A term coined in 1985 by an unnamed staffer of the Reagan administration was “Starve the Beast”. This referred to a fiscally conservative political strategy to cut government spending by paying less in taxes. So, in the original sense, “the Beast” was the government, and people were to starve the beast by spending less and using loopholes, therefore paying less in taxes.

These days the Beast has a lot more tentacles than just the government. The system now consists of the government and all aspects of Big Business. Big Agri, Big Pharma, Big Medicine, Big Food, Big Banking and Big Oil, to name a few. It seems that now it’s the Beast doing the starving, as small businesses close because they can’t compete with Wal-Mart, the family farm is on its way out because it can’t compete with the huge, subsidized Monsanto mega-farms, people are going bankrupt because they can’t pay the outrageous medical bills…

Perhaps it’s time for another financial revolution – one where people group together and use the power of the boycott to starve all the arms of this Beast that would swallow us whole. If we vote with our dollars, eventually there will, from necessity, be a paradigm shift that returns us to simpler days, when families that were willing to work hard could make a living without selling their souls to the corporate monoliths.

Every penny you spend with small local businesses is a penny that the big box stores won’t have.

Everything that you buy secondhand or barter for is an item on which you won’t pay sales tax.

Disassociate yourself completely with “the system” that is making Western civilization broke, overweight and unhealthy.

Starve the Beast by taking as many of these steps as possible…

Grow your own food (this starves Big Agri and Big Pharma both)

Shop at local businesses with no corporate ties

Use natural remedies instead of pharmaceuticals whenever possible

Homeschool your children

Walk or bike instead of driving when possible

Get care from naturopaths and healers instead of doctors

Make paper logs from scraps for free heat if you have a wood-burning fireplace or stove

Boycott all processed foods

Shop at local farmers markets

Boycott corporate stores: Wal-Mart, Costco, Best Buy, Home Depot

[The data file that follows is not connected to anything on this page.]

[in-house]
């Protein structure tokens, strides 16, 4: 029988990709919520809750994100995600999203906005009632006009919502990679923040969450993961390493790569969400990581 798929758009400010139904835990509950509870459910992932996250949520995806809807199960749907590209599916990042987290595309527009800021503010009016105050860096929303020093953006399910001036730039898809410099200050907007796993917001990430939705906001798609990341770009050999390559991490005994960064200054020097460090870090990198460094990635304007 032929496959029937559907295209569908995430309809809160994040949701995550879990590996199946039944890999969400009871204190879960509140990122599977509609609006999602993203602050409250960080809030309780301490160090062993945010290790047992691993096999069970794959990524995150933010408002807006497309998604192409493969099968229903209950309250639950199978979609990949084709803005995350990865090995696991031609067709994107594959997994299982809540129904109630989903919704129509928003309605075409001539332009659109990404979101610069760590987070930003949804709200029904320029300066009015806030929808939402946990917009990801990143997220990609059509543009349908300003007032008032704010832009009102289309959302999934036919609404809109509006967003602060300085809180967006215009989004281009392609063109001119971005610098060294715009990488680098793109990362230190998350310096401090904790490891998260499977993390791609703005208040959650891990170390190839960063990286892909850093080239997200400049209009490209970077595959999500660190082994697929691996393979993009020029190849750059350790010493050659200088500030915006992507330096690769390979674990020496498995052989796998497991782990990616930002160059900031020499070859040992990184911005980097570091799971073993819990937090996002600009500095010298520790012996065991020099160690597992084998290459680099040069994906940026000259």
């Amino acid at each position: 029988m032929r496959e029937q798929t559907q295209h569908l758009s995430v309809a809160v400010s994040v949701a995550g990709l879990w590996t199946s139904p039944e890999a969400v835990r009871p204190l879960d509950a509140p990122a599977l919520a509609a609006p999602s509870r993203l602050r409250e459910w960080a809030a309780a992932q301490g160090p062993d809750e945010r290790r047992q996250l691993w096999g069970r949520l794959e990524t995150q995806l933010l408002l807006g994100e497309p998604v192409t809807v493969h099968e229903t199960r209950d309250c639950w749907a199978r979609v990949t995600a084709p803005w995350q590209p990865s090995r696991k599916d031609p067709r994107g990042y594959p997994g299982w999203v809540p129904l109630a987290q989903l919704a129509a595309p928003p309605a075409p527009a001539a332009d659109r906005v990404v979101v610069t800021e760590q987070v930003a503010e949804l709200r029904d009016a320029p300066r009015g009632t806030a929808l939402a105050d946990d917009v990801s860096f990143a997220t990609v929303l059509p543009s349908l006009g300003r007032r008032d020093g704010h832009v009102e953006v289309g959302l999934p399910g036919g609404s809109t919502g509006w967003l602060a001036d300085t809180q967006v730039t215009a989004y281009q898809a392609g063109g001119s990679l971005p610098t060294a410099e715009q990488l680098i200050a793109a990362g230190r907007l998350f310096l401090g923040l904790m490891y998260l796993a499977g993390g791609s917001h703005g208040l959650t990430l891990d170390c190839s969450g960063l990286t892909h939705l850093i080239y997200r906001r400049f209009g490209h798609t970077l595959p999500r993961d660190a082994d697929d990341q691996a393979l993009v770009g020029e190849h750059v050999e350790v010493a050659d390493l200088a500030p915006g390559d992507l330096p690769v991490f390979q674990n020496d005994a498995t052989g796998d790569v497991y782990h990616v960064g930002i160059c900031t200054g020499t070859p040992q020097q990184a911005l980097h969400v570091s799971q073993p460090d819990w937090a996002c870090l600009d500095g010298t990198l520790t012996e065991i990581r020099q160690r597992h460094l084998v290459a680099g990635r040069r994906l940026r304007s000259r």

Give vouchers as gifts for an evening of babysitting, a homemade meal, walking the dog, doing a repair, or cleaning

Join a CSA or farm co-op

Ditch television (and all the propaganda and commercials)

Participate in the barter system – if no money changes hands, no tax can be added

Buy secondhand from yard sales, Craigslist and thrift stores

Sell your unwanted goods by having a yard sale or by putting an ad on Craigslist

Repair things instead of replacing them

Avoid fast food restaurants and chain restaurants

Dine at locally owned establishments if you eat out

Brew your own beer and wine

Read a book, purchased second-hand or borrowed

Grow or gather medicinal herbs

Give homemade gifts

Attend free local activities: lectures, concerts, play days at the park, library events

Dumpster dive

Play outside: hike, bike, picnic

Mend clothing

Invite someone over for dinner instead of meeting at a restaurant

Throw creative birthday parties at home for your kids instead of renting a venue

Camp instead of staying at a hotel

Bring your coffee with you in a travel mug

Do all of your Christmas shopping with small local businesses and artisans

Reduce your electricity usage with candles, solar power and non-tech entertainment

Drop the thermostat and put on a sweater

Bring your snacks and drinks in a cooler when you go on a road trip

Stay home – it’s way easier to avoid temptation that way

Pack lunches for work and school

Make delicious homemade treats as a hostess gift

Close your bank account; or, at the very least, strictly limit your balance

Visit u-pick berry patches and orchards, then preserve your harvest for the winter

Use precious metals stored at home as your savings account

Raise backyard chickens for your own eggs

If you are a smoker, roll your own cigarettes – if possible go one step further and grow tobacco

Live in a smaller, more efficient home

Use solar power for lighting or cooking

Collect rainwater for use in the garden

Learn to forage

Buy heavy, solid, handmade furniture instead of the flimsy imported stuff

At the holidays, focus on activities and traditions instead of gifts. Go for a walk or drive through the neighborhood to look at lights, get into your PJs and watch a special movie together on Christmas Eve and make certain treats that can always be expected

Make your own bath and body products using pure ingredients like coconut oil, essential oils, and herbal extracts



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